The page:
President-elect Donald Trump has promised to eliminate the Dodd-Frank Wall Street Reform and Consumer Protection Act implemented in 2010 to atone for the banking industry’s role in the Great Recession.
If he succeeds, what would that mean for the Wisconsin banks that have been dealing with the regulations, hiring new employees to manage them and completing mergers to keep up with them?
According to the Wisconsin Bankers Association, there have been 20 Wisconsin bank mergers announced in 2016, almost double the 12 announced in 2015 – and 2015 was a record year. Many of the mergers were among community banks, and a commonly cited reason was the increased cost of complying with heightened regulations.
While a mix of factors led to Brookfield-based North Shore Bank’s recent acquisition of West Allis-based Layton Park Financial Group Inc., parent company of Layton State Bank, the smaller bank’s regulatory burden was one of them, said Jay McKenna, president and chief operating officer of North Shore Bank.
Many banks have increased hiring in their compliance departments as Dodd-Frank has rolled out. Green Bay-based Associated Banc-Corp, for example, has hired about 150 compliance employees just over the last couple of years to keep up with increased regulations. Since 2010, the most significant increase in hiring at the bank, which has a total of 4,477 employees, has been in the compliance area, said Sara Walker, senior vice president, senior portfolio manager and chief economist at Associated Bank.
“Not specifically related to Dodd-Frank itself, but (due to) a lot of the regulations that came forth from the regulatory environment, yes, we’ve definitely added to our compliance staff over the years,” McKenna said.
“I think what the banking industry has been looking for really since Dodd-Frank was enacted is some regulatory relief from it,” said Rose Oswald Poels, president and chief executive officer of the Wisconsin Bankers Association. “There are…still regulations that have not been written yet. It’s taken a long time to phase it in.”
But phasing it out might be just as painful—and difficult to accomplish politically.
“Today, what the banking industry is really hoping for is some continued tiered regulation and regulatory relief, and I don’t know that we’re necessarily looking for an entire repeal,” Oswald Poels said.
“(Dodd-Frank) covers big banks and big banks are still a target,” Walker said. “Politicians who could be tainted as supporting the big evil banks may not want to take that risk.”
“I’m not sure a complete repeal is practical under the political situation, so I think a reopening of Dodd-Frank, given the lessons that we’ve learned since it’s been passed, would be very helpful,” McKenna said.
He described it as “re-regulation” rather than “de-regulation.” A piece of legislation awaiting action in the U.S. House of Representatives called the Financial Choice Act would tweak the existing Dodd-Frank regulations to require regulators to tailor their rules based on the risk profile of the banks, he said.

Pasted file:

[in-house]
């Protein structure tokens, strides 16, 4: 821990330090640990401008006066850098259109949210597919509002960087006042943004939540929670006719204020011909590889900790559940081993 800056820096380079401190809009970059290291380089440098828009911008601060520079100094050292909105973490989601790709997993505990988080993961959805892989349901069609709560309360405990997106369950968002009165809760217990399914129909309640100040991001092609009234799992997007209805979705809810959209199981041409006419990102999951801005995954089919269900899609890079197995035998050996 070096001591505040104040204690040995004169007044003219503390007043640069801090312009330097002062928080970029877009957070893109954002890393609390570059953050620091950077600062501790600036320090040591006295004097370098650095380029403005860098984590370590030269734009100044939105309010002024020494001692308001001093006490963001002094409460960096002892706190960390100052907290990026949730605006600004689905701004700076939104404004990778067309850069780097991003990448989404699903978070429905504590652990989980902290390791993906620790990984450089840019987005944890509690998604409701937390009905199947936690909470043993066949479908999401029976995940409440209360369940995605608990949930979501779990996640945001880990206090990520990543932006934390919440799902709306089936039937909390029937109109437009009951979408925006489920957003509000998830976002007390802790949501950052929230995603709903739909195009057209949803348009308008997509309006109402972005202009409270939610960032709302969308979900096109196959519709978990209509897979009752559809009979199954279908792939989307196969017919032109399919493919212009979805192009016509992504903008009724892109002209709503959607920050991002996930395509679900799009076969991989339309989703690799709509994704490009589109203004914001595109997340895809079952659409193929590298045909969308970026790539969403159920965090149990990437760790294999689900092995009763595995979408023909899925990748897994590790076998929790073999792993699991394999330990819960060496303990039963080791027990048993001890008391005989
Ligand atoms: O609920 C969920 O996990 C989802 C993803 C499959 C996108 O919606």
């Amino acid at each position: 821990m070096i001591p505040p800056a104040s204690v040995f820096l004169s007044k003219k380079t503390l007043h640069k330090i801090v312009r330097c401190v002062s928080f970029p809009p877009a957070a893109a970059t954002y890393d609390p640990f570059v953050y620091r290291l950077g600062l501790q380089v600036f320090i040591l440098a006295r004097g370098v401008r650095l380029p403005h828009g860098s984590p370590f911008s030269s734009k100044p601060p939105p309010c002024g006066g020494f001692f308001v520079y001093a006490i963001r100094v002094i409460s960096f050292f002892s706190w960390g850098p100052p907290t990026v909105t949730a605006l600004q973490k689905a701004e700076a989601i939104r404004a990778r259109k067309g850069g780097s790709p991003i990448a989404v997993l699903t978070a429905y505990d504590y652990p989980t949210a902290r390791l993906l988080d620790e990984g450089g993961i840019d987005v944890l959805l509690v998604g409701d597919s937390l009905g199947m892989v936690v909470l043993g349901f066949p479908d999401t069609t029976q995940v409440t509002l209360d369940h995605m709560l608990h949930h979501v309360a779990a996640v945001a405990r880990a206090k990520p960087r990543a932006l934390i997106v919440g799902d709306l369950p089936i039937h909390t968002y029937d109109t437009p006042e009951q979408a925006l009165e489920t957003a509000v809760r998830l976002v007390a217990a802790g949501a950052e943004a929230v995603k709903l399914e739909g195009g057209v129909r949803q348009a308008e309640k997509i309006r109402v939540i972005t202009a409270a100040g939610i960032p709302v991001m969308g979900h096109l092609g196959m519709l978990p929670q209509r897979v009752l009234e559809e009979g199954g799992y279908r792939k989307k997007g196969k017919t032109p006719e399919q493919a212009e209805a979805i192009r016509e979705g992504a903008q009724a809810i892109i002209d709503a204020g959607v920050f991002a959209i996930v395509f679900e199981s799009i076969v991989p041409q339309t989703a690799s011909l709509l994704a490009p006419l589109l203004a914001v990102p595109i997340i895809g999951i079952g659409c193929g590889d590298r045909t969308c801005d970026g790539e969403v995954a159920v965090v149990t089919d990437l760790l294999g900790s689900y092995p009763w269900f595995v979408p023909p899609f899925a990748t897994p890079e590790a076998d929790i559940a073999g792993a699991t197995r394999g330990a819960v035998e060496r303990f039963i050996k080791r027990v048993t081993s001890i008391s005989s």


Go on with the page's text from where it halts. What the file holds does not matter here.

“Dodd-Frank took sort of a one-size-fits-all approach, where JPMorgan Chase is regulated in the same way as North Shore Bank,” McKenna said.
Some of the clunkiest regulations for local banks have been related to lending, such as the increase in disclosure documents a bank must give customers at a home closing.
The WBA maintains Dodd-Frank should be rolled back a little for community banks and enforced in a tiered approach, based on a bank’s complexity and risk.
“I think a very thoughtful approach is necessary to reviewing regulations and look for areas where there is too much burden, where we can look to reduce it,” Oswald Poels said.
Several bank leaders have criticized the role of the Consumer Financial Protection Bureau, which was created to write and enforce Dodd-Frank rules, but which some have accused of going too far and operating with little oversight.
“I would imagine there’s a review of the Consumer Financial Protection (Bureau),” Walker said. “It’s had full reign. It has no one to report to and just working for a bank, I can tell you the impact and the friction … that adds to the economy, and friction doesn’t help the economy.”
Proposed Home Mortgage Disclosure Act rules pending with the CFPB, for example, would add more data collection work for banks. It could slow down the pace and efficiency of mortgage loan closures, Oswald Poels said.
“There’s going to be a lot more data points, over twice the number that we collect today,” she said. “We don’t believe that much data collection is even necessary and…some of what’s going to be mandated wasn’t even required by Dodd-Frank.”
Several banking experts have described banking regulations as a pendulum that has swung too far in one direction.
“The whole mortgage lending area, because of what happened in the Great Recession where housing was a big part of the crisis, caused the government to kind of swing in the direction of overregulating mortgage lending,” Oswald Poels said. “We do believe in reasonable regulation.”
“I think the regulations and the regulatory environment that came out of Dodd-Frank have had a very negative impact on the community banking sector, so to the extent there is relief from that, it should benefit the community banking sector,” McKenna said. “At the end of the day, burdensome regulation ends up costing the consumer, so to the extent there would be relief for the community banking industry, it should come back to the consumer in things like it should be easier to get a mortgage.”